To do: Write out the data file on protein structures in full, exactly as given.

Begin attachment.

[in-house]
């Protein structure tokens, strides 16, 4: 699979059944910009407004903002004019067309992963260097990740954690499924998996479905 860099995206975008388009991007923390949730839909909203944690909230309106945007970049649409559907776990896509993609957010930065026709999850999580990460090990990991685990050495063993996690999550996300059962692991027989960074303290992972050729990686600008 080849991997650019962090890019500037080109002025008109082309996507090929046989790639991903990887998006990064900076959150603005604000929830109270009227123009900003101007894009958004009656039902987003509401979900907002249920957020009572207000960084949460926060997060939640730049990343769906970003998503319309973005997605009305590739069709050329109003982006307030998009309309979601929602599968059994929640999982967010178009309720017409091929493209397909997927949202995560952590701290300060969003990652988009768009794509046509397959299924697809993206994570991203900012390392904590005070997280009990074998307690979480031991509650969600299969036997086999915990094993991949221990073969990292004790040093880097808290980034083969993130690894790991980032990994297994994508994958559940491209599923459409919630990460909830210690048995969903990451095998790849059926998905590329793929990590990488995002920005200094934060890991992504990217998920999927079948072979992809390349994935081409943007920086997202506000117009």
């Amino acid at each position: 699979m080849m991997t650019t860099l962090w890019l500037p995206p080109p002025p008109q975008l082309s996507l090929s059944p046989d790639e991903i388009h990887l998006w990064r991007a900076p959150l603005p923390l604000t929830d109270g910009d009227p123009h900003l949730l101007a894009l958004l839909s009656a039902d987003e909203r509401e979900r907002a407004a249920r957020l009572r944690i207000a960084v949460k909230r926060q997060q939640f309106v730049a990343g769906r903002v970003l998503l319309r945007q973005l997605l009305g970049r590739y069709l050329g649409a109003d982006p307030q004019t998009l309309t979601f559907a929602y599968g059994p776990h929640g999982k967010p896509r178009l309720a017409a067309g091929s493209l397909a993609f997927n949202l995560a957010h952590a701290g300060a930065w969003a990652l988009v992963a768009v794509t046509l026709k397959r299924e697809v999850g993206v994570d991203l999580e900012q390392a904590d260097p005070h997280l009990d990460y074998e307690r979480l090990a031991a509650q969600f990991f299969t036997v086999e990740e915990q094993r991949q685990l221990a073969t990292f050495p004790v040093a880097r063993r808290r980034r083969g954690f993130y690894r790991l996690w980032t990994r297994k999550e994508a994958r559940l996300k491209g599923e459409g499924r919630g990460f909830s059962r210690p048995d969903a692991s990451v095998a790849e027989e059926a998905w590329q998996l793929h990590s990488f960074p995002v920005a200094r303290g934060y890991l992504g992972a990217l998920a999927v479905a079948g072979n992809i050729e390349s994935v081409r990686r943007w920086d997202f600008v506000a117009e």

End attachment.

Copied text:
[in-house]
């Protein structure tokens, strides 16, 4: 699979059944910009407004903002004019067309992963260097990740954690499924998996479905 860099995206975008388009991007923390949730839909909203944690909230309106945007970049649409559907776990896509993609957010930065026709999850999580990460090990990991685990050495063993996690999550996300059962692991027989960074303290992972050729990686600008 080849991997650019962090890019500037080109002025008109082309996507090929046989790639991903990887998006990064900076959150603005604000929830109270009227123009900003101007894009958004009656039902987003509401979900907002249920957020009572207000960084949460926060997060939640730049990343769906970003998503319309973005997605009305590739069709050329109003982006307030998009309309979601929602599968059994929640999982967010178009309720017409091929493209397909997927949202995560952590701290300060969003990652988009768009794509046509397959299924697809993206994570991203900012390392904590005070997280009990074998307690979480031991509650969600299969036997086999915990094993991949221990073969990292004790040093880097808290980034083969993130690894790991980032990994297994994508994958559940491209599923459409919630990460909830210690048995969903990451095998790849059926998905590329793929990590990488995002920005200094934060890991992504990217998920999927079948072979992809390349994935081409943007920086997202506000117009």
């Amino acid at each position: 699979m080849m991997t650019t860099l962090w890019l500037p995206p080109p002025p008109q975008l082309s996507l090929s059944p046989d790639e991903i388009h990887l998006w990064r991007a900076p959150l603005p923390l604000t929830d109270g910009d009227p123009h900003l949730l101007a894009l958004l839909s009656a039902d987003e909203r509401e979900r907002a407004a249920r957020l009572r944690i207000a960084v949460k909230r926060q997060q939640f309106v730049a990343g769906r903002v970003l998503l319309r945007q973005l997605l009305g970049r590739y069709l050329g649409a109003d982006p307030q004019t998009l309309t979601f559907a929602y599968g059994p776990h929640g999982k967010p896509r178009l309720a017409a067309g091929s493209l397909a993609f997927n949202l995560a957010h952590a701290g300060a930065w969003a990652l988009v992963a768009v794509t046509l026709k397959r299924e697809v999850g993206v994570d991203l999580e900012q390392a904590d260097p005070h997280l009990d990460y074998e307690r979480l090990a031991a509650q969600f990991f299969t036997v086999e990740e915990q094993r991949q685990l221990a073969t990292f050495p004790v040093a880097r063993r808290r980034r083969g954690f993130y690894r790991l996690w980032t990994r297994k999550e994508a994958r559940l996300k491209g599923e459409g499924r919630g990460f909830s059962r210690p048995d969903a692991s990451v095998a790849e027989e059926a998905w590329q998996l793929h990590s990488f960074p995002v920005a200094r303290g934060y890991l992504g992972a990217l998920a999927v479905a079948g072979n992809i050729e390349s994935v081409r990686r943007w920086d997202f600008v506000a117009e």